Just across the road from Conjola National Park, this Berrara bush camp is within walking distance of the Tasman Ocean at Kirby’s Beach.
Spend the night 10 minutes inland of Jervis Bay for a pet-friendly bush camp experience to go along with your fun on the water.
Australia’s biggest city is probably the most accessible place to spot whales in the country. The North and South Heads of Sydney Harbour are good places to start—you can book a whale watching cruise from Darling Harbour to sail under the Sydney Harbour Bridge, past the opera house, and out through the heads into the open ocean to try to see them up close. You might also spot New Zealand fur seals basking on the rocks beneath the city’s sandstone clifftops. To escape the city streets without going too far, head to Ku-ring-gai Chase National Park and keep an eye out for whales from Palm Beach’s Barrenjoey Lighthouse.
Forty-five minutes from Sydney CBD, Calabash Haven is open to tents, caravans, trailers, and more, with valley views and easy access to Northern Sydney’s Berowra Waters.
Tents, caravans, cottages, and vacation rentals—Pure Valley Estate provides option. The two-bedroom Scribbly Gum Cottage (pictured above) lies just outside Sydney and offers picture-perfect views from the deck.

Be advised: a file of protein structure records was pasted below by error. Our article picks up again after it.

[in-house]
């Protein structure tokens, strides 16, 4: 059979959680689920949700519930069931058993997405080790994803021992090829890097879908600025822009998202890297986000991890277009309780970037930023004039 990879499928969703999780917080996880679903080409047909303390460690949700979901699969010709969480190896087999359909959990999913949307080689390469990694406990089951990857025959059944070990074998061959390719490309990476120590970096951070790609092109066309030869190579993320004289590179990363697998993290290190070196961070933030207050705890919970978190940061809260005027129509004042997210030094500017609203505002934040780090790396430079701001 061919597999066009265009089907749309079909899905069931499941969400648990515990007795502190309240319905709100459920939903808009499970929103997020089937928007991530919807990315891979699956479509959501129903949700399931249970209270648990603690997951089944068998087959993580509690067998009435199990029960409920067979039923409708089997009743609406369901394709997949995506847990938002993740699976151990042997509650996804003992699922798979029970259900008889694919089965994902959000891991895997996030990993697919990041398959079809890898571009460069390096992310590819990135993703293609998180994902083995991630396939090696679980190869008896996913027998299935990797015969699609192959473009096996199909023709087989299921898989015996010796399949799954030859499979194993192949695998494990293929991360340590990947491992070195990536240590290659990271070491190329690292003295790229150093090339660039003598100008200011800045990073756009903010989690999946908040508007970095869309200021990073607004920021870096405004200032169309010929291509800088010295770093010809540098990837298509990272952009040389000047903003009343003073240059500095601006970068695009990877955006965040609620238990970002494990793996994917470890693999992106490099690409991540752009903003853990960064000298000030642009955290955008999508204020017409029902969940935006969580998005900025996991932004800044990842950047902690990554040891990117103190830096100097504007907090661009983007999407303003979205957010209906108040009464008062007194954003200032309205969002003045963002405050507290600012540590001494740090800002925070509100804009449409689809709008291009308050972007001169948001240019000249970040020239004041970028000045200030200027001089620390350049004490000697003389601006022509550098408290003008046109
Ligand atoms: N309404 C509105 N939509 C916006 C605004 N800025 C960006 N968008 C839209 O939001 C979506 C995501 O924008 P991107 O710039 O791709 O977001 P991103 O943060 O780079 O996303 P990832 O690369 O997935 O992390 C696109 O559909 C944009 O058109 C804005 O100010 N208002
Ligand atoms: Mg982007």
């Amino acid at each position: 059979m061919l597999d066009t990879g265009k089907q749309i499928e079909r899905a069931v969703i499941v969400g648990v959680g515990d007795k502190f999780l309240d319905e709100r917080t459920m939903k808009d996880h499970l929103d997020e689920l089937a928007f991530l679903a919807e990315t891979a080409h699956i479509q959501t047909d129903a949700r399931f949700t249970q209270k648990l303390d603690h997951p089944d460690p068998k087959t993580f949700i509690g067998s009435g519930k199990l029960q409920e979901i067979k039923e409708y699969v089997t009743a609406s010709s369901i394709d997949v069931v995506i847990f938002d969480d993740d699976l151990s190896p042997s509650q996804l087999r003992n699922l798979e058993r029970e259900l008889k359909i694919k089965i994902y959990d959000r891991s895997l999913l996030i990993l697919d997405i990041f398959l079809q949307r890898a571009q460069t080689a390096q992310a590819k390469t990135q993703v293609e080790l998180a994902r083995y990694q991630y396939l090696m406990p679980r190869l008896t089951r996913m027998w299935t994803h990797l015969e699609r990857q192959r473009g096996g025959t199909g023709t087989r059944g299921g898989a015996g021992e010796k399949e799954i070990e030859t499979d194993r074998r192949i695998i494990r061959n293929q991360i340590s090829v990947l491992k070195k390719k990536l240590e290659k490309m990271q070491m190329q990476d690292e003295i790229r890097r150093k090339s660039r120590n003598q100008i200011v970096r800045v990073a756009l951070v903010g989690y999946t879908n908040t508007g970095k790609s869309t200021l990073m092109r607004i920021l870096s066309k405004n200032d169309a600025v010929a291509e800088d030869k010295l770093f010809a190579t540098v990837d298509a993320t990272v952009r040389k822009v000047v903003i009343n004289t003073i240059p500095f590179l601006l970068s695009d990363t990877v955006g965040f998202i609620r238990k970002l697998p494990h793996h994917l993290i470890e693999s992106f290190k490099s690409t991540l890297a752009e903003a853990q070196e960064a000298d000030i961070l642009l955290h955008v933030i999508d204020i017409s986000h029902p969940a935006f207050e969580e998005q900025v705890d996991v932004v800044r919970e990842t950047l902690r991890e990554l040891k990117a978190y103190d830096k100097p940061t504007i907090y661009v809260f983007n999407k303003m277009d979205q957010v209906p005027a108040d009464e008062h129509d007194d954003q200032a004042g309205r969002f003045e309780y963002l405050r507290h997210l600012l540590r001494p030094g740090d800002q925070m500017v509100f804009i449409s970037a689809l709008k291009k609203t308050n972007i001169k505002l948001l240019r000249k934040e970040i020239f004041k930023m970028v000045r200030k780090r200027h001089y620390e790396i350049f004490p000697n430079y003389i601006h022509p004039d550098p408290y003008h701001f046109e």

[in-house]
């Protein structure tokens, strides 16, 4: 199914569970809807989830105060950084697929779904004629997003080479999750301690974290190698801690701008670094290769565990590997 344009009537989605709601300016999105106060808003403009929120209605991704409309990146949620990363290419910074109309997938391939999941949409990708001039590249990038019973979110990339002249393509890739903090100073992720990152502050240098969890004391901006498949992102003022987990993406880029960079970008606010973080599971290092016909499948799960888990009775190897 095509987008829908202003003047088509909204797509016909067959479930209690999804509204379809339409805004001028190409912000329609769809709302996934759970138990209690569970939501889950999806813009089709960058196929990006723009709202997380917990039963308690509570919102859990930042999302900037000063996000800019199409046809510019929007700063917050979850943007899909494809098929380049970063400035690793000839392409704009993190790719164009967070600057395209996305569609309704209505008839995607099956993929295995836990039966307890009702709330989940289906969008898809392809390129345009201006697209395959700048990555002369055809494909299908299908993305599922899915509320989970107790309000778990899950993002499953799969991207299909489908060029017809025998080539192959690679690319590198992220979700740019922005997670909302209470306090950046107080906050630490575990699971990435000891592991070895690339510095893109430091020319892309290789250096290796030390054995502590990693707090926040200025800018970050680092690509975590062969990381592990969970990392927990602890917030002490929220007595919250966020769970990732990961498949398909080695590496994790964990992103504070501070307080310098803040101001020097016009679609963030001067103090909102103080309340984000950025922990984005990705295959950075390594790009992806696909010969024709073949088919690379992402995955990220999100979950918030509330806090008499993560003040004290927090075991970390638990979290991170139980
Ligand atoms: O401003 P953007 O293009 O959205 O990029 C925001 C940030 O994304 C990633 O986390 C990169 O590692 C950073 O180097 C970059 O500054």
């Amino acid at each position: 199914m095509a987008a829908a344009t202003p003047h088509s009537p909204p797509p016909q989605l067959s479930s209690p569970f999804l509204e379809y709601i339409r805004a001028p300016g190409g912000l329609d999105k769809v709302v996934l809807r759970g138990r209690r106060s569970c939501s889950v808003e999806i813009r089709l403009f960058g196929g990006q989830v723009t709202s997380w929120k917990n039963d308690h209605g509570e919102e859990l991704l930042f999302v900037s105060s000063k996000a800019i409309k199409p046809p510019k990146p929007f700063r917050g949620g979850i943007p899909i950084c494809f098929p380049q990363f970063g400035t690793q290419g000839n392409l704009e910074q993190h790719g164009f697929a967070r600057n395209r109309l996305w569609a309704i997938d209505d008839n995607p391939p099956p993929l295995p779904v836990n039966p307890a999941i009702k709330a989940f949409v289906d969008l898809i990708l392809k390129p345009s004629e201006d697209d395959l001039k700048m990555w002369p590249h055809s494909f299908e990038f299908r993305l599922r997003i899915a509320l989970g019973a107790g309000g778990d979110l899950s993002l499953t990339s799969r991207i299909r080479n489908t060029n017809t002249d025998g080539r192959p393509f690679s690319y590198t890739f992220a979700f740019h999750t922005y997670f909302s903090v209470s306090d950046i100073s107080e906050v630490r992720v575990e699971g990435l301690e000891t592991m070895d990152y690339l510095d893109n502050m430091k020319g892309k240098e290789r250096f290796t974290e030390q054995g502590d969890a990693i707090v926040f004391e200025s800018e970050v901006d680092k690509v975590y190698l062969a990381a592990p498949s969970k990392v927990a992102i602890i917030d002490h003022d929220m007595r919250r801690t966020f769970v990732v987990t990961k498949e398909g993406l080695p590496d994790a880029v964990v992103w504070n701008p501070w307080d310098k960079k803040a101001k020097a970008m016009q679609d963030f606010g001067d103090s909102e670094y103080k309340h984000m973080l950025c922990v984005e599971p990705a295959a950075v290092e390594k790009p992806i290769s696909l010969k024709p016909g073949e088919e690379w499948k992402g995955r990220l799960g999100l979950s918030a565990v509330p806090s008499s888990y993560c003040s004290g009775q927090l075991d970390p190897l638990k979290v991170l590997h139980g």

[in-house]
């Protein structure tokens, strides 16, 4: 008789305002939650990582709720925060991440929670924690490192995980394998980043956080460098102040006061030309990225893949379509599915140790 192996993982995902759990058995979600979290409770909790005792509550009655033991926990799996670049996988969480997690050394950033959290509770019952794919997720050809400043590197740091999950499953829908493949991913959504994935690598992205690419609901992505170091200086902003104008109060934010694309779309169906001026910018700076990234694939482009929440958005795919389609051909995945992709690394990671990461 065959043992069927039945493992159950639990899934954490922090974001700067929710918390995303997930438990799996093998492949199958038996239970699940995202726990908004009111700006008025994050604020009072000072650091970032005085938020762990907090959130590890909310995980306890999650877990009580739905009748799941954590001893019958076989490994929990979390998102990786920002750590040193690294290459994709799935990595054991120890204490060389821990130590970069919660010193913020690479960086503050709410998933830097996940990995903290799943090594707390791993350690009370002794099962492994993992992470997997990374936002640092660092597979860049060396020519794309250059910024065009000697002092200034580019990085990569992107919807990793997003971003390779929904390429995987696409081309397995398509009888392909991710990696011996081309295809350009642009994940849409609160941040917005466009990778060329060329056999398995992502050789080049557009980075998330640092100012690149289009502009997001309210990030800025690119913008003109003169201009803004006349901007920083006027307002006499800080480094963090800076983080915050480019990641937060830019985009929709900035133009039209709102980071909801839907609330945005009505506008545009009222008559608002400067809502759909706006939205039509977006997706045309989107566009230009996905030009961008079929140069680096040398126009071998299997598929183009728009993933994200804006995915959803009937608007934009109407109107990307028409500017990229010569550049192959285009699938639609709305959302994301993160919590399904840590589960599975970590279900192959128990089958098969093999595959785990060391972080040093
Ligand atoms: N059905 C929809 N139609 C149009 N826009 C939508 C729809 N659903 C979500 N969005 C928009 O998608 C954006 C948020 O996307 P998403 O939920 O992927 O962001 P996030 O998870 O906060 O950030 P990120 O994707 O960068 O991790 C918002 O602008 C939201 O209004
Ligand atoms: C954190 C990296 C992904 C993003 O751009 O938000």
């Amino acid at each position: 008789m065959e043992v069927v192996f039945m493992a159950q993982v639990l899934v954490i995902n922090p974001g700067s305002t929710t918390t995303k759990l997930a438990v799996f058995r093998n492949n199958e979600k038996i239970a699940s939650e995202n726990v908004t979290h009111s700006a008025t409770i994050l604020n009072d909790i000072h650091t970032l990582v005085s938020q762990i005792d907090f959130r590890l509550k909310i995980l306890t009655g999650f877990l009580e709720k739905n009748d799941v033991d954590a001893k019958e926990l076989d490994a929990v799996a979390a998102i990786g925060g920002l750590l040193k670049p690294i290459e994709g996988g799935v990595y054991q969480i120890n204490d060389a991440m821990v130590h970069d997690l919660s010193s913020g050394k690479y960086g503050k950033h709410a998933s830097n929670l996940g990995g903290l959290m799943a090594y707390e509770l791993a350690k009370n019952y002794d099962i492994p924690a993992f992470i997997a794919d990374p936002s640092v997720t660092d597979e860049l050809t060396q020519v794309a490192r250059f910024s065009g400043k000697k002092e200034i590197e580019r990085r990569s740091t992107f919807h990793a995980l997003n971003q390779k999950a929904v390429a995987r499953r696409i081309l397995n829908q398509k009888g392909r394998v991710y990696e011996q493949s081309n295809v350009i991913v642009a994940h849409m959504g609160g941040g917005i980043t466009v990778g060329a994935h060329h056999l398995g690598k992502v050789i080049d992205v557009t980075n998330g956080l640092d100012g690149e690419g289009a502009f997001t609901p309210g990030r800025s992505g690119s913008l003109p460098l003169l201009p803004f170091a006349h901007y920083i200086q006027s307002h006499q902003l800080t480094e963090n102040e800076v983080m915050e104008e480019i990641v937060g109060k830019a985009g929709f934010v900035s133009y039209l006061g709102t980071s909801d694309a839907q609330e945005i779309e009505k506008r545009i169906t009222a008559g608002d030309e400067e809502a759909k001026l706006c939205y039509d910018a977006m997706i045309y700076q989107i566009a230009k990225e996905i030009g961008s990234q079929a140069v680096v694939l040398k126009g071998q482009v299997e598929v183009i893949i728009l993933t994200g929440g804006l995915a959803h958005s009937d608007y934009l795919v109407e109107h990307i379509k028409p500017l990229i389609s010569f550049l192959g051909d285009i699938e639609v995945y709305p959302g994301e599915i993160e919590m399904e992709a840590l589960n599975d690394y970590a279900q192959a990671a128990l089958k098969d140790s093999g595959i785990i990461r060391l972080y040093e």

On the Central Coast, check out Norah Head Lighthouse, Gerrin Point Lookout, and Marie Byles Lookout along the coastal walk in Bouddi National Park, or Captain Cook Lookout at Copacabana. Crackneck Lookout and Pelican Beach Road lookout in Wyrrabalong National Park are other excellent whale spotting bases. Cruises also depart from a number of locations in the region, including Ettalong, Terrigal and Forresters Beach.
On the Central Coast, Racecourse Camp is in a prime location, just a five-minute walk away from Racecourse Beach on the Racecourse Headland. Pitch a tent on the coast, spot whales, and get lulled to sleep by the ocean waves.
South of Newcastle on Belmont Bay is Permaculture Grove, The Paddock at Belmont’s wide open, grassy space for caravans, tents, and camper trailers. Redhead Beach is just a five-minute drive away, and don’t miss the on-site vegetable garden, where you can pick your own goods.